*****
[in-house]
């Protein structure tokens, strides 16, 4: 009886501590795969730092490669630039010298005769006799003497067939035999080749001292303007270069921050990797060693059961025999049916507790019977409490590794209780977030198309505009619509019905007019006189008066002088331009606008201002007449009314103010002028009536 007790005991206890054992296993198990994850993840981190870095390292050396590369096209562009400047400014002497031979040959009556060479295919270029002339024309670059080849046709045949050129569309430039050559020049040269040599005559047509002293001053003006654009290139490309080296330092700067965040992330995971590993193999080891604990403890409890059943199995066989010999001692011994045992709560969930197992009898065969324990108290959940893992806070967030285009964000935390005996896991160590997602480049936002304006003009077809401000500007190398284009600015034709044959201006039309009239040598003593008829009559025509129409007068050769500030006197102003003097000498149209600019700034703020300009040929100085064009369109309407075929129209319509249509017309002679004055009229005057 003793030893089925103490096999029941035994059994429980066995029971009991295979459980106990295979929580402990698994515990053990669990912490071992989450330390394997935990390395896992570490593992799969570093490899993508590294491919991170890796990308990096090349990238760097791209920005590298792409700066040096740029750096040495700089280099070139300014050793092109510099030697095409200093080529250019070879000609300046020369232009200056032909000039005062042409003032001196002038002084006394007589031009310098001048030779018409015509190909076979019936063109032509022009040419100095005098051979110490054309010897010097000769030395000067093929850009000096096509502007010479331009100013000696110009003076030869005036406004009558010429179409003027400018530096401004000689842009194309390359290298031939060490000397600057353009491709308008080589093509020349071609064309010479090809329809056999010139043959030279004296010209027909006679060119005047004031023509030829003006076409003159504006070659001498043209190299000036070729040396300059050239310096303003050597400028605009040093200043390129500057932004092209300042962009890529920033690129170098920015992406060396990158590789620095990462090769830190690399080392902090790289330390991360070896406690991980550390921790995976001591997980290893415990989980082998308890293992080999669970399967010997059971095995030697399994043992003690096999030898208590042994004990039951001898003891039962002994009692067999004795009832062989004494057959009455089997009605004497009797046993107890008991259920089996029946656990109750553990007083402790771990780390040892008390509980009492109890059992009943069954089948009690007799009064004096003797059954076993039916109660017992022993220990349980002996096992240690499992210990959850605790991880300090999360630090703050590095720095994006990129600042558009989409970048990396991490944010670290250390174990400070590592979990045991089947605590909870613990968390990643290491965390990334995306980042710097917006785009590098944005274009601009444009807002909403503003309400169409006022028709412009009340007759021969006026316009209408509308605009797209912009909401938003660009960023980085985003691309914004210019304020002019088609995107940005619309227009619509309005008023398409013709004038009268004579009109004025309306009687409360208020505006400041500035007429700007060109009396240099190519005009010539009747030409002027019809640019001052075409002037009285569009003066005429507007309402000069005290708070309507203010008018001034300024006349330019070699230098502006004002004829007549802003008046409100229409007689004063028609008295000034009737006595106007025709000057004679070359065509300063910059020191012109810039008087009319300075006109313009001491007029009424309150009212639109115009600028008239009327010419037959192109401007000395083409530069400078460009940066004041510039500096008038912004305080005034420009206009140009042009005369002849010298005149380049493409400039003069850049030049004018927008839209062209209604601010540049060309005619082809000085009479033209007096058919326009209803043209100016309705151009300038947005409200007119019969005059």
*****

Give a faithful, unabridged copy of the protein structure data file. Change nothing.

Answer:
[in-house]
């Protein structure tokens, strides 16, 4: 009886501590795969730092490669630039010298005769006799003497067939035999080749001292303007270069921050990797060693059961025999049916507790019977409490590794209780977030198309505009619509019905007019006189008066002088331009606008201002007449009314103010002028009536 007790005991206890054992296993198990994850993840981190870095390292050396590369096209562009400047400014002497031979040959009556060479295919270029002339024309670059080849046709045949050129569309430039050559020049040269040599005559047509002293001053003006654009290139490309080296330092700067965040992330995971590993193999080891604990403890409890059943199995066989010999001692011994045992709560969930197992009898065969324990108290959940893992806070967030285009964000935390005996896991160590997602480049936002304006003009077809401000500007190398284009600015034709044959201006039309009239040598003593008829009559025509129409007068050769500030006197102003003097000498149209600019700034703020300009040929100085064009369109309407075929129209319509249509017309002679004055009229005057 003793030893089925103490096999029941035994059994429980066995029971009991295979459980106990295979929580402990698994515990053990669990912490071992989450330390394997935990390395896992570490593992799969570093490899993508590294491919991170890796990308990096090349990238760097791209920005590298792409700066040096740029750096040495700089280099070139300014050793092109510099030697095409200093080529250019070879000609300046020369232009200056032909000039005062042409003032001196002038002084006394007589031009310098001048030779018409015509190909076979019936063109032509022009040419100095005098051979110490054309010897010097000769030395000067093929850009000096096509502007010479331009100013000696110009003076030869005036406004009558010429179409003027400018530096401004000689842009194309390359290298031939060490000397600057353009491709308008080589093509020349071609064309010479090809329809056999010139043959030279004296010209027909006679060119005047004031023509030829003006076409003159504006070659001498043209190299000036070729040396300059050239310096303003050597400028605009040093200043390129500057932004092209300042962009890529920033690129170098920015992406060396990158590789620095990462090769830190690399080392902090790289330390991360070896406690991980550390921790995976001591997980290893415990989980082998308890293992080999669970399967010997059971095995030697399994043992003690096999030898208590042994004990039951001898003891039962002994009692067999004795009832062989004494057959009455089997009605004497009797046993107890008991259920089996029946656990109750553990007083402790771990780390040892008390509980009492109890059992009943069954089948009690007799009064004096003797059954076993039916109660017992022993220990349980002996096992240690499992210990959850605790991880300090999360630090703050590095720095994006990129600042558009989409970048990396991490944010670290250390174990400070590592979990045991089947605590909870613990968390990643290491965390990334995306980042710097917006785009590098944005274009601009444009807002909403503003309400169409006022028709412009009340007759021969006026316009209408509308605009797209912009909401938003660009960023980085985003691309914004210019304020002019088609995107940005619309227009619509309005008023398409013709004038009268004579009109004025309306009687409360208020505006400041500035007429700007060109009396240099190519005009010539009747030409002027019809640019001052075409002037009285569009003066005429507007309402000069005290708070309507203010008018001034300024006349330019070699230098502006004002004829007549802003008046409100229409007689004063028609008295000034009737006595106007025709000057004679070359065509300063910059020191012109810039008087009319300075006109313009001491007029009424309150009212639109115009600028008239009327010419037959192109401007000395083409530069400078460009940066004041510039500096008038912004305080005034420009206009140009042009005369002849010298005149380049493409400039003069850049030049004018927008839209062209209604601010540049060309005619082809000085009479033209007096058919326009209803043209100016309705151009300038947005409200007119019969005059």